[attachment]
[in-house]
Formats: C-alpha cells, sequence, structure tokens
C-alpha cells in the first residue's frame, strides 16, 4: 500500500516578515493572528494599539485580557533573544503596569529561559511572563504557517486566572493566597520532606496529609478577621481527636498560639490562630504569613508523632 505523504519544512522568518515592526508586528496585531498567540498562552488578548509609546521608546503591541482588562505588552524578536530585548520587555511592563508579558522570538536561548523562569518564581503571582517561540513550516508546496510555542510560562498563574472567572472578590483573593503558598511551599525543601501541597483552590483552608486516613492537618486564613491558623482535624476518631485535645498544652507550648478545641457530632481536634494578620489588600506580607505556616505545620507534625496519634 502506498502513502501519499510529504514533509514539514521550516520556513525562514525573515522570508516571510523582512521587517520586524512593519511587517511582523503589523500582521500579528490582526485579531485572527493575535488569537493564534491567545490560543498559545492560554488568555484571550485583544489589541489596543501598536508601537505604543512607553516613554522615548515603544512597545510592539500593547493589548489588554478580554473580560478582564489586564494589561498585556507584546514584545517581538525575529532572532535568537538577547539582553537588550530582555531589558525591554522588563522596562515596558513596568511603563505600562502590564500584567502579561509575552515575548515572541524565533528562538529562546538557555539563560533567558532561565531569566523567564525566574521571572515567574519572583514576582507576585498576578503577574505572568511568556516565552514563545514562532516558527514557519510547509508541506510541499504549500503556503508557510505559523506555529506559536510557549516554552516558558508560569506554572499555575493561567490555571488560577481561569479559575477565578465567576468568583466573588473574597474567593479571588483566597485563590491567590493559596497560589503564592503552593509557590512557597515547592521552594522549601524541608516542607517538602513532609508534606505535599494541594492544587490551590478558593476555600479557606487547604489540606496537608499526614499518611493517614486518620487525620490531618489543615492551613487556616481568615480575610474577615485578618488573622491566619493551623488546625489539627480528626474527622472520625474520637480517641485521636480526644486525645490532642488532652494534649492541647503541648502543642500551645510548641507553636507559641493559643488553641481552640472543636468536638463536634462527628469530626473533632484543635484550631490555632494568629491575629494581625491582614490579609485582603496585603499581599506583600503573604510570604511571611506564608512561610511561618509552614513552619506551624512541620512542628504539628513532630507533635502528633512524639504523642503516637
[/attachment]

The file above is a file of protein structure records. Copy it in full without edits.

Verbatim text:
[in-house]
Formats: C-alpha cells, sequence, structure tokens
C-alpha cells in the first residue's frame, strides 16, 4: 500500500516578515493572528494599539485580557533573544503596569529561559511572563504557517486566572493566597520532606496529609478577621481527636498560639490562630504569613508523632 505523504519544512522568518515592526508586528496585531498567540498562552488578548509609546521608546503591541482588562505588552524578536530585548520587555511592563508579558522570538536561548523562569518564581503571582517561540513550516508546496510555542510560562498563574472567572472578590483573593503558598511551599525543601501541597483552590483552608486516613492537618486564613491558623482535624476518631485535645498544652507550648478545641457530632481536634494578620489588600506580607505556616505545620507534625496519634 502506498502513502501519499510529504514533509514539514521550516520556513525562514525573515522570508516571510523582512521587517520586524512593519511587517511582523503589523500582521500579528490582526485579531485572527493575535488569537493564534491567545490560543498559545492560554488568555484571550485583544489589541489596543501598536508601537505604543512607553516613554522615548515603544512597545510592539500593547493589548489588554478580554473580560478582564489586564494589561498585556507584546514584545517581538525575529532572532535568537538577547539582553537588550530582555531589558525591554522588563522596562515596558513596568511603563505600562502590564500584567502579561509575552515575548515572541524565533528562538529562546538557555539563560533567558532561565531569566523567564525566574521571572515567574519572583514576582507576585498576578503577574505572568511568556516565552514563545514562532516558527514557519510547509508541506510541499504549500503556503508557510505559523506555529506559536510557549516554552516558558508560569506554572499555575493561567490555571488560577481561569479559575477565578465567576468568583466573588473574597474567593479571588483566597485563590491567590493559596497560589503564592503552593509557590512557597515547592521552594522549601524541608516542607517538602513532609508534606505535599494541594492544587490551590478558593476555600479557606487547604489540606496537608499526614499518611493517614486518620487525620490531618489543615492551613487556616481568615480575610474577615485578618488573622491566619493551623488546625489539627480528626474527622472520625474520637480517641485521636480526644486525645490532642488532652494534649492541647503541648502543642500551645510548641507553636507559641493559643488553641481552640472543636468536638463536634462527628469530626473533632484543635484550631490555632494568629491575629494581625491582614490579609485582603496585603499581599506583600503573604510570604511571611506564608512561610511561618509552614513552619506551624512541620512542628504539628513532630507533635502528633512524639504523642503516637